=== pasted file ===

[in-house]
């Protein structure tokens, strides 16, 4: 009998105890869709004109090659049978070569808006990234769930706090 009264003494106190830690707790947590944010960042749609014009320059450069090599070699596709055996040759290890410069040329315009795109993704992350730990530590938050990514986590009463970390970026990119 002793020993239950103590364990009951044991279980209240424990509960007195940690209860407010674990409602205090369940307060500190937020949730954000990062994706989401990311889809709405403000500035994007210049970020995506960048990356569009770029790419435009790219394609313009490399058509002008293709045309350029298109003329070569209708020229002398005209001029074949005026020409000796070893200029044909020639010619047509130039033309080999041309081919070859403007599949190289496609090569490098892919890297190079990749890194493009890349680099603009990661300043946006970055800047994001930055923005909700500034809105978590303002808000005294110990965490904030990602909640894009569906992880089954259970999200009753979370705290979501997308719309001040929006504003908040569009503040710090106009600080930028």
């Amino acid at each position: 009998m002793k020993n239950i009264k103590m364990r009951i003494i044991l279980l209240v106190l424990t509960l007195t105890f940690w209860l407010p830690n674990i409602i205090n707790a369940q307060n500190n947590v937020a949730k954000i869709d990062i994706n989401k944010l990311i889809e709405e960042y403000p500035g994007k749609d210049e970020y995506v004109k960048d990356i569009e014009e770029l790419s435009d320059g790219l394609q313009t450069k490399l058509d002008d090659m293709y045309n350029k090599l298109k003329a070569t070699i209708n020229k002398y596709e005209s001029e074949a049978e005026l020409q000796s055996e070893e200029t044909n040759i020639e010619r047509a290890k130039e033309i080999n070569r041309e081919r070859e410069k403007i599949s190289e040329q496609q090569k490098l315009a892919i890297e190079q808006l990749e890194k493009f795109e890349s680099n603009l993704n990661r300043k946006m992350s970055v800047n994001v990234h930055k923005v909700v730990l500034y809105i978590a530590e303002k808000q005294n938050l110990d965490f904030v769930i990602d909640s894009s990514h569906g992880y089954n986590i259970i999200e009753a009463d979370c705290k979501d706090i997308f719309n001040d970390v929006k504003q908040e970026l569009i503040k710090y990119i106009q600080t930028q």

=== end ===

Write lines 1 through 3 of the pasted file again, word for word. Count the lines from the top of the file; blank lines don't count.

[in-house]
């Protein structure tokens, strides 16, 4: 009998105890869709004109090659049978070569808006990234769930706090 009264003494106190830690707790947590944010960042749609014009320059450069090599070699596709055996040759290890410069040329315009795109993704992350730990530590938050990514986590009463970390970026990119 002793020993239950103590364990009951044991279980209240424990509960007195940690209860407010674990409602205090369940307060500190937020949730954000990062994706989401990311889809709405403000500035994007210049970020995506960048990356569009770029790419435009790219394609313009490399058509002008293709045309350029298109003329070569209708020229002398005209001029074949005026020409000796070893200029044909020639010619047509130039033309080999041309081919070859403007599949190289496609090569490098892919890297190079990749890194493009890349680099603009990661300043946006970055800047994001930055923005909700500034809105978590303002808000005294110990965490904030990602909640894009569906992880089954259970999200009753979370705290979501997308719309001040929006504003908040569009503040710090106009600080930028």
């Amino acid at each position: 009998m002793k020993n239950i009264k103590m364990r009951i003494i044991l279980l209240v106190l424990t509960l007195t105890f940690w209860l407010p830690n674990i409602i205090n707790a369940q307060n500190n947590v937020a949730k954000i869709d990062i994706n989401k944010l990311i889809e709405e960042y403000p500035g994007k749609d210049e970020y995506v004109k960048d990356i569009e014009e770029l790419s435009d320059g790219l394609q313009t450069k490399l058509d002008d090659m293709y045309n350029k090599l298109k003329a070569t070699i209708n020229k002398y596709e005209s001029e074949a049978e005026l020409q000796s055996e070893e200029t044909n040759i020639e010619r047509a290890k130039e033309i080999n070569r041309e081919r070859e410069k403007i599949s190289e040329q496609q090569k490098l315009a892919i890297e190079q808006l990749e890194k493009f795109e890349s680099n603009l993704n990661r300043k946006m992350s970055v800047n994001v990234h930055k923005v909700v730990l500034y809105i978590a530590e303002k808000q005294n938050l110990d965490f904030v769930i990602d909640s894009s990514h569906g992880y089954n986590i259970i999200e009753a009463d979370c705290k979501d706090i997308f719309n001040d970390v929006k504003q908040e970026l569009i503040k710090y990119i106009q600080t930028q």